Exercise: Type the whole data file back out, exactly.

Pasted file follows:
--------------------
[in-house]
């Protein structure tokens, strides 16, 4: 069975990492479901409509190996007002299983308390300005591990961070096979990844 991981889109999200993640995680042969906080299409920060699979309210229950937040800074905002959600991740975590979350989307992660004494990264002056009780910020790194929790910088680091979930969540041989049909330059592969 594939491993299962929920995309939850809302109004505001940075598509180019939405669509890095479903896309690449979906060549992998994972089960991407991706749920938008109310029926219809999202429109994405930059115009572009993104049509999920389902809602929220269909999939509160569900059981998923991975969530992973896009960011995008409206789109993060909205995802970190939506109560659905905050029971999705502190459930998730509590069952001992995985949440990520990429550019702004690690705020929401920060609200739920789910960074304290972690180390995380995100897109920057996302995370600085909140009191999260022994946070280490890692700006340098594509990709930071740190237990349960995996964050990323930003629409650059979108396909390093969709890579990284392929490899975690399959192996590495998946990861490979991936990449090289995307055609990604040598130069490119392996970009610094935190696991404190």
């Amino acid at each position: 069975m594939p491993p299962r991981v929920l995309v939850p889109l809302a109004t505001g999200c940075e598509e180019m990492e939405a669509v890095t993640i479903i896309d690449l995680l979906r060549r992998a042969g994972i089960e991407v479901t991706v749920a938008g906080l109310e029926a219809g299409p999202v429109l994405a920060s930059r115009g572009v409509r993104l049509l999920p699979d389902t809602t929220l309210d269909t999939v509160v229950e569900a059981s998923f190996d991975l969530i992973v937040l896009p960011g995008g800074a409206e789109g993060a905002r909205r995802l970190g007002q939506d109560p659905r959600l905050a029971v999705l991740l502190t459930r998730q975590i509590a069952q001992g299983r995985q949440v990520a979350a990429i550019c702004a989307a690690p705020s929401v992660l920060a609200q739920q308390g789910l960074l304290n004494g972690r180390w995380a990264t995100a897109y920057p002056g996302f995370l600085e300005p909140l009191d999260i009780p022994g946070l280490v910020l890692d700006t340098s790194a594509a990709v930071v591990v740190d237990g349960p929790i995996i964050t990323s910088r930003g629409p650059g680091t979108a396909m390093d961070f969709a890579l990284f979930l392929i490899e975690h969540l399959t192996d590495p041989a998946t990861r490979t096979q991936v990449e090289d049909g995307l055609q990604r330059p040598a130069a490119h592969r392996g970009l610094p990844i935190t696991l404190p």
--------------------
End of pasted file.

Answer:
[in-house]
């Protein structure tokens, strides 16, 4: 069975990492479901409509190996007002299983308390300005591990961070096979990844 991981889109999200993640995680042969906080299409920060699979309210229950937040800074905002959600991740975590979350989307992660004494990264002056009780910020790194929790910088680091979930969540041989049909330059592969 594939491993299962929920995309939850809302109004505001940075598509180019939405669509890095479903896309690449979906060549992998994972089960991407991706749920938008109310029926219809999202429109994405930059115009572009993104049509999920389902809602929220269909999939509160569900059981998923991975969530992973896009960011995008409206789109993060909205995802970190939506109560659905905050029971999705502190459930998730509590069952001992995985949440990520990429550019702004690690705020929401920060609200739920789910960074304290972690180390995380995100897109920057996302995370600085909140009191999260022994946070280490890692700006340098594509990709930071740190237990349960995996964050990323930003629409650059979108396909390093969709890579990284392929490899975690399959192996590495998946990861490979991936990449090289995307055609990604040598130069490119392996970009610094935190696991404190």
């Amino acid at each position: 069975m594939p491993p299962r991981v929920l995309v939850p889109l809302a109004t505001g999200c940075e598509e180019m990492e939405a669509v890095t993640i479903i896309d690449l995680l979906r060549r992998a042969g994972i089960e991407v479901t991706v749920a938008g906080l109310e029926a219809g299409p999202v429109l994405a920060s930059r115009g572009v409509r993104l049509l999920p699979d389902t809602t929220l309210d269909t999939v509160v229950e569900a059981s998923f190996d991975l969530i992973v937040l896009p960011g995008g800074a409206e789109g993060a905002r909205r995802l970190g007002q939506d109560p659905r959600l905050a029971v999705l991740l502190t459930r998730q975590i509590a069952q001992g299983r995985q949440v990520a979350a990429i550019c702004a989307a690690p705020s929401v992660l920060a609200q739920q308390g789910l960074l304290n004494g972690r180390w995380a990264t995100a897109y920057p002056g996302f995370l600085e300005p909140l009191d999260i009780p022994g946070l280490v910020l890692d700006t340098s790194a594509a990709v930071v591990v740190d237990g349960p929790i995996i964050t990323s910088r930003g629409p650059g680091t979108a396909m390093d961070f969709a890579l990284f979930l392929i490899e975690h969540l399959t192996d590495p041989a998946t990861r490979t096979q991936v990449e090289d049909g995307l055609q990604r330059p040598a130069a490119h592969r392996g970009l610094p990844i935190t696991l404190p």